Our AI associations word cloud

Understanding that, I presented the doctors with various solutions available in the market - those assisting in combating major challenges, by taking care of the monotonic part of the process. For example, AI can scan all radiologist's data stored in retrievable order and prioritizes CT scans with time critical findings like bleeds in the brain. AI also records conversations during a visit in a clinic and translates it into a digital summary in the patient’s file. In primary care, AI automates the monitoring of patients’ chronic conditions and alerts the health system when to approach them.

One of the slides in the presentation that shows how AI can assist population health management challenge

By addressing how AI tackles real-life challenges, my goal was to shift the narrative, and instead of thinking how AI might replace the doctors, begin channeling the thoughts to how doctors and computers can work together, leveraging their relative strengths. I asked our audience to think of most time-consuming tasks they perform and how it can be eased by automation. The participants then took part in 4 round table discussions.

Doctors together with Antidote team members, who moderated the discussions, and AI researchers from Israeli AI community, who volunteered their time and experience offered a practical perspective. Together, they addressed the top topics of primary and urgent care, discussed possible solutions to improve daily clinical routines, suggested several smart additions to our system- creating a valuable dialogue.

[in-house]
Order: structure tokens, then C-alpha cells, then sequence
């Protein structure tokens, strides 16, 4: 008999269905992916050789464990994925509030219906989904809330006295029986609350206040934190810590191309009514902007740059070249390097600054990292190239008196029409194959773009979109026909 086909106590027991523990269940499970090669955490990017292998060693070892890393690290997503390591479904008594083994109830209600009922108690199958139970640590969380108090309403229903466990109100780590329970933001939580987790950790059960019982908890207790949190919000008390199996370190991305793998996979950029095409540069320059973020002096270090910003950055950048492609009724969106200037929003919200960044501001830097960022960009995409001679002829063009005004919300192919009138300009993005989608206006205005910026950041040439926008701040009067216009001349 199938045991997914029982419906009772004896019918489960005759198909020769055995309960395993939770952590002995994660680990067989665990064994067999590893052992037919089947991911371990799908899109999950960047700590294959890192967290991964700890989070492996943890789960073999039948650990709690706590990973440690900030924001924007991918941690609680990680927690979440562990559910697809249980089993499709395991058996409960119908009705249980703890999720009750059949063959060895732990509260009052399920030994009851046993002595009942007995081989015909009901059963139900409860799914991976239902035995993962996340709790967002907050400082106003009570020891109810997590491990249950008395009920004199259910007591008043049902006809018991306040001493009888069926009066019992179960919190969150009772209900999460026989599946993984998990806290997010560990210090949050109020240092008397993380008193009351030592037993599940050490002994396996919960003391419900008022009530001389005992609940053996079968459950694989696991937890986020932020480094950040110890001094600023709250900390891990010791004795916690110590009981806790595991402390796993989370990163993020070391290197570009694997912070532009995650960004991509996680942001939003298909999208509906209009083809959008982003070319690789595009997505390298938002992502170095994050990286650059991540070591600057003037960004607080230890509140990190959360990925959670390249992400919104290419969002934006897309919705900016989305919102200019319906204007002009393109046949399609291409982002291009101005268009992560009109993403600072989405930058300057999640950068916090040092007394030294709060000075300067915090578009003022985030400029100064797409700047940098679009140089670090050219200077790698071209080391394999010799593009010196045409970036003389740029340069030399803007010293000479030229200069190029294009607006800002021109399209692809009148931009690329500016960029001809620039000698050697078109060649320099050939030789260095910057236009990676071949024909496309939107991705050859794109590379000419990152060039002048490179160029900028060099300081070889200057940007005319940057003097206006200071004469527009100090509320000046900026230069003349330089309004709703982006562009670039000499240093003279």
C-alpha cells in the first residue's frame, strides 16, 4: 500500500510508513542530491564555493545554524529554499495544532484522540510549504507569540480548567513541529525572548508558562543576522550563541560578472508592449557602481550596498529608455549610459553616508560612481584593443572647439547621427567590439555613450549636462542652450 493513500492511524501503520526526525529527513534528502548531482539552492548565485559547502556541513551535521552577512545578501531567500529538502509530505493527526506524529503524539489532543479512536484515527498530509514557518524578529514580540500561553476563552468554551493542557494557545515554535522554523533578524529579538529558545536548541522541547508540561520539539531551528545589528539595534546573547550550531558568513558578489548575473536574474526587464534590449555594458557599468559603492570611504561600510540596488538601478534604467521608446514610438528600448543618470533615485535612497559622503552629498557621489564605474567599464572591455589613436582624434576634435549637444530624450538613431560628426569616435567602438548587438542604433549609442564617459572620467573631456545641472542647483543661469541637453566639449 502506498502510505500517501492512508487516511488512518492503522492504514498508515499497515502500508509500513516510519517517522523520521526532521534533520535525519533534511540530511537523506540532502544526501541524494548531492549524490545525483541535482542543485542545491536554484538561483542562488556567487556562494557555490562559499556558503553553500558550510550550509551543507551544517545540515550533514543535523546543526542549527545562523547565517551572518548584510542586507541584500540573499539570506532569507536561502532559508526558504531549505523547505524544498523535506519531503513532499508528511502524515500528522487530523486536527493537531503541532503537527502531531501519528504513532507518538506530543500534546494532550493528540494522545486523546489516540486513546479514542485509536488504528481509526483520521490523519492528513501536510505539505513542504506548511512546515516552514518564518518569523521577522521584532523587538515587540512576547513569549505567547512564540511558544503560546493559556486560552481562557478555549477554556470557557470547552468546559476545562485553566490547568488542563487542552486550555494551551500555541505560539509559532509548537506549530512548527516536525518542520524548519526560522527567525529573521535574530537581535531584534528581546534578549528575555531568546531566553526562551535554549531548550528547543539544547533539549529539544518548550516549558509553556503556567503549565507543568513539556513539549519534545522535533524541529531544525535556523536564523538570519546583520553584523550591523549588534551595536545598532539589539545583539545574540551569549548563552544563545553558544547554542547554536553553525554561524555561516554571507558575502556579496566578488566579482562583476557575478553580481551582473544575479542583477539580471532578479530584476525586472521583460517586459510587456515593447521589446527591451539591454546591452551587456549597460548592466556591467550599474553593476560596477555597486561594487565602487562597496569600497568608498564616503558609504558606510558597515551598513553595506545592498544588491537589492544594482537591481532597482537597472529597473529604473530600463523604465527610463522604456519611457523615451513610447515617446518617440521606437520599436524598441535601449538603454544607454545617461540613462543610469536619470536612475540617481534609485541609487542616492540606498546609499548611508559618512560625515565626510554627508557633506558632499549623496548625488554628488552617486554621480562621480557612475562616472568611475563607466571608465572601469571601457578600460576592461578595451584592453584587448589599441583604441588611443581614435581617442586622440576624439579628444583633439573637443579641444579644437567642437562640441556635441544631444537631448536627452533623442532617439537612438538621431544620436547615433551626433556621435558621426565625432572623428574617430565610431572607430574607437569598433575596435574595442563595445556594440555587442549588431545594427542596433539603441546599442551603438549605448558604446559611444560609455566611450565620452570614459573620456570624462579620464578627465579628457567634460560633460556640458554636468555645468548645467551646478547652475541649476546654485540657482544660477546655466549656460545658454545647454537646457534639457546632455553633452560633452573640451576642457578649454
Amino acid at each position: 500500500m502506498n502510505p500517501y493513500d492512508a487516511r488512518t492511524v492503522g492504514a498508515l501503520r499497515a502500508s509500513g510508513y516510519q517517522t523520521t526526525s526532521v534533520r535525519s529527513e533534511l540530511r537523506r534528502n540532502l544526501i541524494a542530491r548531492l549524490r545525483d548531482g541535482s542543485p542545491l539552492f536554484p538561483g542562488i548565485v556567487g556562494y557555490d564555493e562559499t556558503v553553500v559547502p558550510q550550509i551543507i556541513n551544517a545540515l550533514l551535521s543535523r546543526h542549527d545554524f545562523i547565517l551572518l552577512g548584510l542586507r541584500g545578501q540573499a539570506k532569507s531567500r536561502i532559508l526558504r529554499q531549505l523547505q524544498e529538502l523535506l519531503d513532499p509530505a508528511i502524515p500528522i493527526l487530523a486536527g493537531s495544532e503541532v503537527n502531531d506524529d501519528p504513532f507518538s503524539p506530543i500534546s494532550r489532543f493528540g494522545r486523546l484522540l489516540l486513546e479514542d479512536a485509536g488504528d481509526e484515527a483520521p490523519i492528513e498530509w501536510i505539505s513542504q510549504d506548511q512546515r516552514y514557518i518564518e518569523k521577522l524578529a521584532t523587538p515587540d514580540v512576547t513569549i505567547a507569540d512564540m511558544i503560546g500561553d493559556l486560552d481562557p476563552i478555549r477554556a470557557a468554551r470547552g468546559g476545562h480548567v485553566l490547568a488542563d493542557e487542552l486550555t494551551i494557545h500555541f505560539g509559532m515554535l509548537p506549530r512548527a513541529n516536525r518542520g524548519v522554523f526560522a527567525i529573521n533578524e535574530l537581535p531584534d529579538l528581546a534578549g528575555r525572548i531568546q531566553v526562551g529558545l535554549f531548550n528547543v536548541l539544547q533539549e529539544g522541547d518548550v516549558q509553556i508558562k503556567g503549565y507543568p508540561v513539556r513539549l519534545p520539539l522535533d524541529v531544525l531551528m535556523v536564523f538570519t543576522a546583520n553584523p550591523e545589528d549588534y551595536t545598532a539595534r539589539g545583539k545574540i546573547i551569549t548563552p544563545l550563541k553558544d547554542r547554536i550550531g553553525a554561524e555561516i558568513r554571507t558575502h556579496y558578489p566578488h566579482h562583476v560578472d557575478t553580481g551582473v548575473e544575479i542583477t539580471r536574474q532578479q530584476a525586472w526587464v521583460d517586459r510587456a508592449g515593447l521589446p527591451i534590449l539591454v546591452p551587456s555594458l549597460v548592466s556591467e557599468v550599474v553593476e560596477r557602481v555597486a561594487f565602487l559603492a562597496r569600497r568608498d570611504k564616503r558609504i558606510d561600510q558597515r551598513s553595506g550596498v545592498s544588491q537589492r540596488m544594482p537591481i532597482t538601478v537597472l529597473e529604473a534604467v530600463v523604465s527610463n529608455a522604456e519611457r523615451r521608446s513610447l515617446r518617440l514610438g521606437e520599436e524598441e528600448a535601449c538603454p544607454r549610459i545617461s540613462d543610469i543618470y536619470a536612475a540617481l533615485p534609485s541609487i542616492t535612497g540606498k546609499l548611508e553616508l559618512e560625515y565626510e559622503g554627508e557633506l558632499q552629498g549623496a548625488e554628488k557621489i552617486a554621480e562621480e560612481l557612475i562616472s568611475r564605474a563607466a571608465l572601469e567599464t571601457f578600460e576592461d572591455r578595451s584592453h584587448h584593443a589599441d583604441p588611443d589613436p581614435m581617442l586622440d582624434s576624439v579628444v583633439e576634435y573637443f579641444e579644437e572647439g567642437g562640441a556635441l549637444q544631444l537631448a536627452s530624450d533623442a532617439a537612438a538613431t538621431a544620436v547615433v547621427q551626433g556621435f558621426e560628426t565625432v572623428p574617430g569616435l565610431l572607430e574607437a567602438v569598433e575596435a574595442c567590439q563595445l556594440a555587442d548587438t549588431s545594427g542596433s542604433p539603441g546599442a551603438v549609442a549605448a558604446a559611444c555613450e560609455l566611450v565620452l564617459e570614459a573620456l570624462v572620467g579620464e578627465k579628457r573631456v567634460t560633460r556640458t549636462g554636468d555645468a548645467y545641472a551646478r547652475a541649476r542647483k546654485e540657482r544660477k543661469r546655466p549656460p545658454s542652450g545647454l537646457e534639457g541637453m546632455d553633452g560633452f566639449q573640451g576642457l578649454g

Antidote Round Table Discussion

Completing the round tables discussions, we assembled back and conducted a pitch show, where each group briefly presented their discussions, and received questions from the audience. It was very interesting to see how doctors identified their most tedious tasks and thought deeply how those can be assisted, as well as how people from different professional backgrounds, some of whom met only few hours ago, engaged in a productive, professional team discussion. The main challenges of researchers like me, especially in the clinical domain, is to identify the major need, the kind of data should be collected what solution is the best for the end users.

Developing a stand-alone algorithm is barely enough, and if not integrated in the workflow of the doctors, can harm both doctors and patients. Initiation of multi-disciplinary research teams, as the ones we created in our event, is the best practice, I believe, to brainstorm towards solution – a solution that will decrease the doctor’s burden and improve medical care and treatment.

Anyone interested in this fascinating domain and feels that you would like to contribute your time and expertise, please approach me - my door is always open. If you think it’s impossible or that I’m too optimistic, I invite you to return to the first sentence of this article one more time.

 

Mila Orlovsky,

Head of Data Science, Antidote Health

Contact her at: mila@antidotehealth.ai